Buying a new outfit can become an inner battle to justify the purchase, with many people asking themselves: “Will I wear this more than once?”
Often, the answer will be “yes”, allowing you to buy it guilt-free – but does that actually happen once you have it home in your wardrobe?
New research by YouGov Omnibus says probably not, with one in three Australians now throwing away clothes after wearing them just once. The study also found that 75 per cent of adults had chucked clothes away in the past year alone.
It’s a sharp contrast to decades earlier when mend-and-make-do was the norm, and it’s reflected in the statistics – while 38 per cent of Millennials (people born after 1981) have bought at least half of the clothes they own in the past 12 months, just 9 per cent of Baby Boomers (people aged over 55) said the same.
The study also found that Millennials were “less likely to get rid of their unwanted clothes through sustainable means” than older Aussies.
So how can you recycle your clothes in a sustainable way?
The emergence of ‘swap shops’ has meant people can now exchange clothes with each other, or even swap them for gift vouchers. Or, as long as they’re still in good condition, you can simply take them to a charity shop, ensuring they’re worn again and aren’t piling up in a rubbish heap somewhere.
Meanwhile, as older styles come back into fashion, outfits you may have kept for decades could be recycled and brought back to the front of your wardrobe again.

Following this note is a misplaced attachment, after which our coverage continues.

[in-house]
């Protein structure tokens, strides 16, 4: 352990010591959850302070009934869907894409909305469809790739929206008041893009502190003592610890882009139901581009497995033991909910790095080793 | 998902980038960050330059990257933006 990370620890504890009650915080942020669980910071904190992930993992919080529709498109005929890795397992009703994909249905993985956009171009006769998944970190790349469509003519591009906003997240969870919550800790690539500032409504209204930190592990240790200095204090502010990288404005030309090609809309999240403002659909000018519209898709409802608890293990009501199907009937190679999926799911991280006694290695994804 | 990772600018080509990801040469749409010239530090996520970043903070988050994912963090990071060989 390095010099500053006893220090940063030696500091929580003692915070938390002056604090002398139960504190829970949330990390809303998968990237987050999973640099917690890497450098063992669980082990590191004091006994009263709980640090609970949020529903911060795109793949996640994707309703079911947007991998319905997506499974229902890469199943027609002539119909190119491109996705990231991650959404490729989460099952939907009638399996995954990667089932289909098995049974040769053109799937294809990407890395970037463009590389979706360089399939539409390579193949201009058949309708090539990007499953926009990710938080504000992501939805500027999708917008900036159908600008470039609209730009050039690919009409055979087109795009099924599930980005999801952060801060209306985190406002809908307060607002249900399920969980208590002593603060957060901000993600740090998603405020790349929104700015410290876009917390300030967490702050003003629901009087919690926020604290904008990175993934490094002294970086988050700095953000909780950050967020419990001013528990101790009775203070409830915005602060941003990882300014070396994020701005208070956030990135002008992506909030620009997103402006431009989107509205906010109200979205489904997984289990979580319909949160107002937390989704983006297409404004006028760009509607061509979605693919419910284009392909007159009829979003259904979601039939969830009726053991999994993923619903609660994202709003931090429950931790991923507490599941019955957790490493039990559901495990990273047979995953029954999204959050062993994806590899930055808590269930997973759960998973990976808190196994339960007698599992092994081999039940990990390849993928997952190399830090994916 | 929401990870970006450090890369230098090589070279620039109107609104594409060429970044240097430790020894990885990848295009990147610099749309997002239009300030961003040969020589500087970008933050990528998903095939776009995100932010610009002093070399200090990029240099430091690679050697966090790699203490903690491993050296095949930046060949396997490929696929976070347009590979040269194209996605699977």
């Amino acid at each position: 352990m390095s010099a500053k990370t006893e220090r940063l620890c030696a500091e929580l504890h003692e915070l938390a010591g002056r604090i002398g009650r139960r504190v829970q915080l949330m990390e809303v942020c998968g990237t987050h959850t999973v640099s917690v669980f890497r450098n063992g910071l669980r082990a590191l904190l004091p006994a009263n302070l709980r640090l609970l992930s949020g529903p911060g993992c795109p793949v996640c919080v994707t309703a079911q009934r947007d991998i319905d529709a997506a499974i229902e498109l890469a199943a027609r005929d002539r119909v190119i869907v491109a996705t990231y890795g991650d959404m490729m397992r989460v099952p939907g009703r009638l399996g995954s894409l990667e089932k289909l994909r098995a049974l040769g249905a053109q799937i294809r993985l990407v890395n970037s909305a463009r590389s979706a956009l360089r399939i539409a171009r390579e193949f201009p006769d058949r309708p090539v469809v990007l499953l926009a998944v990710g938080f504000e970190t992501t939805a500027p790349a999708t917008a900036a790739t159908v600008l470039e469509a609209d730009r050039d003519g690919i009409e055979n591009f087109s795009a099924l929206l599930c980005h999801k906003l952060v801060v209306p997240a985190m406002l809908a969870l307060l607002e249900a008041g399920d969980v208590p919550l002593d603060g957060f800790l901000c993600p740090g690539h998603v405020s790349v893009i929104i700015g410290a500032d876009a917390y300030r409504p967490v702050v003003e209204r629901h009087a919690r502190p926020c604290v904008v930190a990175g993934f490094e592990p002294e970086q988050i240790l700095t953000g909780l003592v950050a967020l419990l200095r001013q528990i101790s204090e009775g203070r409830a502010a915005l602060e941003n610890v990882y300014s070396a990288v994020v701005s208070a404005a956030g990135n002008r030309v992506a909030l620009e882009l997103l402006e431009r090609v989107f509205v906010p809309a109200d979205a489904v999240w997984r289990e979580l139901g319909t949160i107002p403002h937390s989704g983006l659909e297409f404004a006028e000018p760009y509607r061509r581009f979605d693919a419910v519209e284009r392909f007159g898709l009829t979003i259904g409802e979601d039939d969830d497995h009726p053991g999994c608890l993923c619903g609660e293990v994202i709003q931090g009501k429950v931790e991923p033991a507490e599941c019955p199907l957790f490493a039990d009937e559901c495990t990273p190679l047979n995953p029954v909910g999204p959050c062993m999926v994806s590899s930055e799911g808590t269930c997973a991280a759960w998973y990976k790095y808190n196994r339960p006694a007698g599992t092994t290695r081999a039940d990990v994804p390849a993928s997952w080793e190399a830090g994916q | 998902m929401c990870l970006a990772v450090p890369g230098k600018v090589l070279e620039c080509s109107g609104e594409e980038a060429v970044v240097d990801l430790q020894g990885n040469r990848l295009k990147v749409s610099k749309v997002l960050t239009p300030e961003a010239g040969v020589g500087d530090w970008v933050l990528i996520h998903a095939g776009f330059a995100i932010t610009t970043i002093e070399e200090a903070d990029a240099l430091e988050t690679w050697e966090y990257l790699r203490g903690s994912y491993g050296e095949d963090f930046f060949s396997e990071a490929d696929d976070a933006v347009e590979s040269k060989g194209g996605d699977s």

Author and blogger for over-50s, Susan ‘Honey’ Good, insists it’s important to keep hold of your treasured clothes, as they will always be useful for future outfits.
Writing for Sixty and Me, she said: “Over the years, all my treasured items have come back into fashion. Why? I’m a big proponent of never getting hooked on fads. I don’t jump on new seasonal trends. I’m a careful purchaser and make sure if it’s ‘trendy’ it has a great chance of coming back around”.
According to the YouGov study, just under a quarter of Millennials have thrown away clothes because they are bored with wearing them, while just half as many Baby Boomers did the same – perhaps because they were more likely to purchase quality, classic items that better stand the test of time.
YouGov spokesman Jake Gammon reckons the younger generation are storing up a big wastage problem.
“Looking ahead to the future, there is a worrying trend among Millennials, their propensity to dispose of clothing at a faster rate and using less sustainable means than older generations suggests that there is an uphill battle ahead for those keen to tackle this issue head on,” he wared.